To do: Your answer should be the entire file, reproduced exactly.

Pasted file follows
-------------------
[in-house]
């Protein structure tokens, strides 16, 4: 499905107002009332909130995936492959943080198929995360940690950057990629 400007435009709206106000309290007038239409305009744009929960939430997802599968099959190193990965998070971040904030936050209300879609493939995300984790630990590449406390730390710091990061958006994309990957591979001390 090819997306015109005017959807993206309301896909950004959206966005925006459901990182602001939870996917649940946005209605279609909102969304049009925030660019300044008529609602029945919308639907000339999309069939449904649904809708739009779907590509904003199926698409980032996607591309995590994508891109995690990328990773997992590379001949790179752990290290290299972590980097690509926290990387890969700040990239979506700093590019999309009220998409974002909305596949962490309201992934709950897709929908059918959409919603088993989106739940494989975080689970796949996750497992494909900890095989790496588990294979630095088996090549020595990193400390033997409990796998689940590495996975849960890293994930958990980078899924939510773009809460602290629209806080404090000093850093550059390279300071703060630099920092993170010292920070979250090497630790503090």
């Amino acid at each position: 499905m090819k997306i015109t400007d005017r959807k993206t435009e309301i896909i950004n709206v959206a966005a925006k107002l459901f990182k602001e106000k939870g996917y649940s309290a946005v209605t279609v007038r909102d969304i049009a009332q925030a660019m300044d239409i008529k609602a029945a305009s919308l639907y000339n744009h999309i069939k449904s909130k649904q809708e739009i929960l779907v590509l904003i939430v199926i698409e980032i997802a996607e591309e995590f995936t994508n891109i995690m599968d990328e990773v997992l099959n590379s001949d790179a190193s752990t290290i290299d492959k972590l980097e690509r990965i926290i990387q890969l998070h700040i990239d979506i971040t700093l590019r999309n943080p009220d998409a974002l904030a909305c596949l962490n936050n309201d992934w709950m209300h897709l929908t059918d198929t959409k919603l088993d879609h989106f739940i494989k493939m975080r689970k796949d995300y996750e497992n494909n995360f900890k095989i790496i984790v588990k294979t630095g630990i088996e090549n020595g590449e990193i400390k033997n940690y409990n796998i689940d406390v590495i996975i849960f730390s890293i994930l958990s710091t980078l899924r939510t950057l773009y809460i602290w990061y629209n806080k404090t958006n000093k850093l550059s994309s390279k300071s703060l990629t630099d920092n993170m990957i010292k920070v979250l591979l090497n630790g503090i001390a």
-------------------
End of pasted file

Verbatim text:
[in-house]
């Protein structure tokens, strides 16, 4: 499905107002009332909130995936492959943080198929995360940690950057990629 400007435009709206106000309290007038239409305009744009929960939430997802599968099959190193990965998070971040904030936050209300879609493939995300984790630990590449406390730390710091990061958006994309990957591979001390 090819997306015109005017959807993206309301896909950004959206966005925006459901990182602001939870996917649940946005209605279609909102969304049009925030660019300044008529609602029945919308639907000339999309069939449904649904809708739009779907590509904003199926698409980032996607591309995590994508891109995690990328990773997992590379001949790179752990290290290299972590980097690509926290990387890969700040990239979506700093590019999309009220998409974002909305596949962490309201992934709950897709929908059918959409919603088993989106739940494989975080689970796949996750497992494909900890095989790496588990294979630095088996090549020595990193400390033997409990796998689940590495996975849960890293994930958990980078899924939510773009809460602290629209806080404090000093850093550059390279300071703060630099920092993170010292920070979250090497630790503090």
């Amino acid at each position: 499905m090819k997306i015109t400007d005017r959807k993206t435009e309301i896909i950004n709206v959206a966005a925006k107002l459901f990182k602001e106000k939870g996917y649940s309290a946005v209605t279609v007038r909102d969304i049009a009332q925030a660019m300044d239409i008529k609602a029945a305009s919308l639907y000339n744009h999309i069939k449904s909130k649904q809708e739009i929960l779907v590509l904003i939430v199926i698409e980032i997802a996607e591309e995590f995936t994508n891109i995690m599968d990328e990773v997992l099959n590379s001949d790179a190193s752990t290290i290299d492959k972590l980097e690509r990965i926290i990387q890969l998070h700040i990239d979506i971040t700093l590019r999309n943080p009220d998409a974002l904030a909305c596949l962490n936050n309201d992934w709950m209300h897709l929908t059918d198929t959409k919603l088993d879609h989106f739940i494989k493939m975080r689970k796949d995300y996750e497992n494909n995360f900890k095989i790496i984790v588990k294979t630095g630990i088996e090549n020595g590449e990193i400390k033997n940690y409990n796998i689940d406390v590495i996975i849960f730390s890293i994930l958990s710091t980078l899924r939510t950057l773009y809460i602290w990061y629209n806080k404090t958006n000093k850093l550059s994309s390279k300071s703060l990629t630099d920092n993170m990957i010292k920070v979250l591979l090497n630790g503090i001390a």